Beth Levin (linguist)

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Beth Levin (/ləˈvn/; born 1955) is an American linguist who is currently the William H. Bonsall Professor in the Humanities at Stanford University. She received her Ph.D. from MIT in 1983 and then spent four years at the MIT Center for Cognitive Science, where she had major responsibility for the Lexicon Project. From 1987 to 1999 she was a professor in the Department of Linguistics at Northwestern University, serving as the Department chair from 1996-1999.[1] She joined the Stanford Department of Linguistics in September 1999 and served as the department chair there from 2003-2007 and 2010-2011. In 1999-2000 she was a fellow at the Center for Advanced Study in the Behavioral Sciences. In 2008 she was named a fellow of the John Simon Guggenheim Memorial Foundation.[2][3] She was inducted as a Fellow of the Linguistic Society of America in 2014.[4]

Her research investigates the lexical semantics of verbs, particularly the representation of events and the kind of morphosyntactic devices that English and other languages use to express events and their participants.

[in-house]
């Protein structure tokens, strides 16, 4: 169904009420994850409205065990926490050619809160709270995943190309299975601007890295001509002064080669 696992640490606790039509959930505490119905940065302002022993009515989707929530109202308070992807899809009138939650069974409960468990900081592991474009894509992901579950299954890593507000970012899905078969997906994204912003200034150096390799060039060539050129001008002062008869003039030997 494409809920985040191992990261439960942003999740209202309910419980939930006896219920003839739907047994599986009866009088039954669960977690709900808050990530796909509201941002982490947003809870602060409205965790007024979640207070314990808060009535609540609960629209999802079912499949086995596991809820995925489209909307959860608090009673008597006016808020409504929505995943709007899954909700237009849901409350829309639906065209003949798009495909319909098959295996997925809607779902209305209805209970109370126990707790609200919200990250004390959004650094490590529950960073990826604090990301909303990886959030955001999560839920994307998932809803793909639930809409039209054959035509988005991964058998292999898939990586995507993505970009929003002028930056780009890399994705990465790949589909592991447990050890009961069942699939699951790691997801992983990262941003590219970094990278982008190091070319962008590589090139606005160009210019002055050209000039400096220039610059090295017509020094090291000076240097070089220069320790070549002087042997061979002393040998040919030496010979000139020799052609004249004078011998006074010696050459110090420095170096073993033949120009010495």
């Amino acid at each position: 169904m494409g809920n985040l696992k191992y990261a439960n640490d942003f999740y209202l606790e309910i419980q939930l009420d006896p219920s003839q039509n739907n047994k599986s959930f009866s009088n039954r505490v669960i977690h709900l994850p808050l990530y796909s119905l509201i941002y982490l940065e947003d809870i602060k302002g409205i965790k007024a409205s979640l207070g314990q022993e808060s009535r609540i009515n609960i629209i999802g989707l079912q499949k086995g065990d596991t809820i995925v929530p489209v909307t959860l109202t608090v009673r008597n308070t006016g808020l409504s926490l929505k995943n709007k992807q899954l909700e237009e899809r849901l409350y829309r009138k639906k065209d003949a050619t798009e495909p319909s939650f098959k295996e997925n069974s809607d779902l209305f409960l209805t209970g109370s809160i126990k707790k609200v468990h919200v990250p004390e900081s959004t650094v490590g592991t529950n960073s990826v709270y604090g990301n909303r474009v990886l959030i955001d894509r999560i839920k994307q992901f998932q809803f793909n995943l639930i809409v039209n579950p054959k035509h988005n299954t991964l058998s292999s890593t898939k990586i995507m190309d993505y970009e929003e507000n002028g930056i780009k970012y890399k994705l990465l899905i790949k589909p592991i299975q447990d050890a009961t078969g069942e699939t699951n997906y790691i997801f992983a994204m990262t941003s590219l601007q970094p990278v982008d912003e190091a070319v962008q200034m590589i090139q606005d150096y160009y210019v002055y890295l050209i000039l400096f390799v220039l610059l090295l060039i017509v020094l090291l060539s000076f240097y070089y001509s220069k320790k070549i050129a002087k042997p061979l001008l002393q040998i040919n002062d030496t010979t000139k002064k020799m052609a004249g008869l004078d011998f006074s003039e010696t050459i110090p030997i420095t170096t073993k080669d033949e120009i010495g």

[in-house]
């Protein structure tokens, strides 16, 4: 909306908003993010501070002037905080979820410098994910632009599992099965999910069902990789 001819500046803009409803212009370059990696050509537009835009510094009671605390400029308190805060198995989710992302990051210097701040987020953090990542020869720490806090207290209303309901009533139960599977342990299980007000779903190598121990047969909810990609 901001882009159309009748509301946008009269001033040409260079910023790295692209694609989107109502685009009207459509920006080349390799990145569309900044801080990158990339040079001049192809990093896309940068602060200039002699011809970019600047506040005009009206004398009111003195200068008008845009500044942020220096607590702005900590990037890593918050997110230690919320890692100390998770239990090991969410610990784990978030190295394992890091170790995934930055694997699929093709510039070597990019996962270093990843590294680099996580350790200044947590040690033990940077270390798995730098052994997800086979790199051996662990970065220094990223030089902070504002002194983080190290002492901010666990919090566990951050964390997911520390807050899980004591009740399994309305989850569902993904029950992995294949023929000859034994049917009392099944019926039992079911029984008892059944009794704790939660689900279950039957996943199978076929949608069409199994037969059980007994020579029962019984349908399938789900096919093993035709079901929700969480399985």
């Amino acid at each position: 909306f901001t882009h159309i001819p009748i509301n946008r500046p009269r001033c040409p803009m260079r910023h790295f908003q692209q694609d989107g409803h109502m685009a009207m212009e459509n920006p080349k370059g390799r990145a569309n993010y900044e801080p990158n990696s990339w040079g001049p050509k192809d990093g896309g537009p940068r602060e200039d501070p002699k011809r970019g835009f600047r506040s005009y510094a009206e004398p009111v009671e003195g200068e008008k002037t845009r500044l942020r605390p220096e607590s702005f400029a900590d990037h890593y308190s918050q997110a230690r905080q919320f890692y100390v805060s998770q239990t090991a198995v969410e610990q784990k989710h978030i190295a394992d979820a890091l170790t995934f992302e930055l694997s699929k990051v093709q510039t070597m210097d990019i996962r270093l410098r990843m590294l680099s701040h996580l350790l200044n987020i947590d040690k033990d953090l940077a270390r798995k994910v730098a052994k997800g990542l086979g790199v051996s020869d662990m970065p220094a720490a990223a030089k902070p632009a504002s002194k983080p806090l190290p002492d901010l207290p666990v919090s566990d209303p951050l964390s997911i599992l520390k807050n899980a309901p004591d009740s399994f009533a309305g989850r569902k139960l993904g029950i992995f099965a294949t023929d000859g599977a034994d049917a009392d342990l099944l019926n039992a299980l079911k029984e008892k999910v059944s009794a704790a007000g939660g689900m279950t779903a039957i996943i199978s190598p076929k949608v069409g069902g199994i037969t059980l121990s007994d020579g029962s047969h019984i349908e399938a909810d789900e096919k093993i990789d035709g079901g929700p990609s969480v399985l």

Key publications[edit]

Levin. B. and S. Pinker (eds.) (1992). Lexical and Conceptual Semantics. Blackwell.

Levin, B. (1993) English Verb Classes and Alternations: A Preliminary Investigation, University of Chicago Press, Chicago, IL.

Levin, B. and M. Rappaport Hovav (1995) Unaccusativity: At the Syntax-Lexical Semantics Interface, Linguistic Inquiry Monograph 26, MIT Press, Cambridge, MA.

M. R. Hovav and B. Levin. (2001). "An event structure account of English resultatives." Language.

Levin, B. and M. Rappaport Hovav (2005) Argument Realization, Research Surveys in Linguistics Series, Cambridge University Press, Cambridge, UK.

Levin, B. (2015) Semantics and Pragmatics of Argument Alternations. Annual Review of Linguistics, Vol. 1, Issue 1, pp. 63-83.

External links[edit]


  1. ^ "Beth Levin, Stanford University". Retrieved January 24, 2015.
  2. ^ "John Simon Guggenheim Memorial Foundation Fellowship to Assist Research and Artistic Creation". Archived from the original on January 28, 2015. Retrieved January 10, 2015.
  3. ^ "Stanford News: Honors and Awards". April 16, 2008. Retrieved January 24, 2015.
  4. ^ "LSA Fellows by Year of Induction". Retrieved January 10, 2015.